Live by the sword, die by the sword.
Despite noble attempts to ween us off the single-driver automobile, Los Angeles is still very much a city of streets. They are the city's lifeblood.
And they are deadly.
A new analysis by tech company DataScience this week revealed the city of L.A.'s deadliest intersections when it comes to traffic collisions:
#1: Imperial Highway & Vista Del Mar, Los Angeles, CA 90293
#2: Van Nuys Blvd. & Roscoe Blvd., Panorama City, CA 91402
#3: S. Western Avenue & W. Florence Avenue, Los Angeles, CA 90047
#4: Roscoe Blvd & Lennox Avenue, Panorama City, CA 91402
#5: La Cienega & West Pico Boulevard, Los Angeles, CA 90035
#6: S. Western Ave. & W. Slauson Ave., Los Angeles CA 90062
#7: Victory Blvd. & Reseda Blvd., Reseda CA 91335
#8: Roscoe Blvd. & Langdon Ave., Los Angeles, CA 91343
#9: Crenshaw Blvd. & W. Adams Blvd., Los Angeles, CA 90018
#10: Van Nuys Blvd. & Oxnard St., Van Nuys, CA 91401
DataScience says of all the collisions that happen in the city, including ones involving pedestrians and bike riders, motorists are at fault 41 percent of the time, pedestrians are faulted in 31 percent of cases, and bicyclists are found to be the culprits in fewer than 1 percent of accidents.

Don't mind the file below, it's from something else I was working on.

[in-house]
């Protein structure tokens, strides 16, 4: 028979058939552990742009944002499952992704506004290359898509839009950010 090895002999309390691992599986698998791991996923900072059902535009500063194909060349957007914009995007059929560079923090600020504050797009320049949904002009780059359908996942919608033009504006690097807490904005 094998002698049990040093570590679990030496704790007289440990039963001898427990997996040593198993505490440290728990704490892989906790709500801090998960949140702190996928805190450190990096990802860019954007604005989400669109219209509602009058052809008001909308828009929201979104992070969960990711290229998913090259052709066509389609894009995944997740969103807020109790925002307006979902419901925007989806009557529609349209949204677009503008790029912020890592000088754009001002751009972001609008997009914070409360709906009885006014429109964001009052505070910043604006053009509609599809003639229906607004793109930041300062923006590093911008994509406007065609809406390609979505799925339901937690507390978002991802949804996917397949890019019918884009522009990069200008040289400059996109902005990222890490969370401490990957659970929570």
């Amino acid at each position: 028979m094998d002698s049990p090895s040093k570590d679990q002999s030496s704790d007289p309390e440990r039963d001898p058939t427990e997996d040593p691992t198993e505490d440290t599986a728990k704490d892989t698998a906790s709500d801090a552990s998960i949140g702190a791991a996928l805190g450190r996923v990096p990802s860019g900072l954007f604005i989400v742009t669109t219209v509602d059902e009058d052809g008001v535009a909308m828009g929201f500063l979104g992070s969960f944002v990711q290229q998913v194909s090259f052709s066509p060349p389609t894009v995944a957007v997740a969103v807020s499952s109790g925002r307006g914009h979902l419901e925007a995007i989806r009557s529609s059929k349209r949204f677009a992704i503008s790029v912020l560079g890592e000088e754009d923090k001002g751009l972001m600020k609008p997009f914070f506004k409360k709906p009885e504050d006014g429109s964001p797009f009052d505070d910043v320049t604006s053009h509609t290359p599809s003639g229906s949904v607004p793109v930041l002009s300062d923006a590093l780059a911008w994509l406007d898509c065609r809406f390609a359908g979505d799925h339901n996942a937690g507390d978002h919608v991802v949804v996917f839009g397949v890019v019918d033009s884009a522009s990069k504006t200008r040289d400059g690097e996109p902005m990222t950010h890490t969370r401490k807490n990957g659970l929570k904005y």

Speaking of pedestrians, here are the most-dangerous intersections if you're on two feet, the firm says:
#1: Hollywood & Highland Blvd. Los Angeles, CA 90028
#2: S. Central Ave. & E. Vernon Ave. Los Angeles, CA 90011
#3: S. Vermont Ave. & W. Exposition Blvd. Los Angeles, CA 90007
#4: Hollywood Blvd. & N. McCadden Pl. Los Angeles, CA 90028
#5: S. San Pedro St. & 7th St. Los Angeles, CA 90021
The analysis concludes that one in four pedestrian injuries is the result of a hit-and-run collision.
“Pedestrian fatality rates are much higher than motorist rates,” DataScience states. “In fact, pedestrians are nearly five times as likely to receive life-threatening injuries in a collision than non-pedestrians.”
Analysts crunched Statewide Integrated Traffic Records System data spanning November 2014 to October 2015, DataScience said.
“This project is
part of supporting* the City of Los Angeles' Vision Zero initiative,” the firm stated, “which uses a data-driven approach and road-safety policy to promote smart behaviors and roadway design that anticipates mistakes so that collisions do not result in severe injury or death.”
*DataScience made an error and requested this change.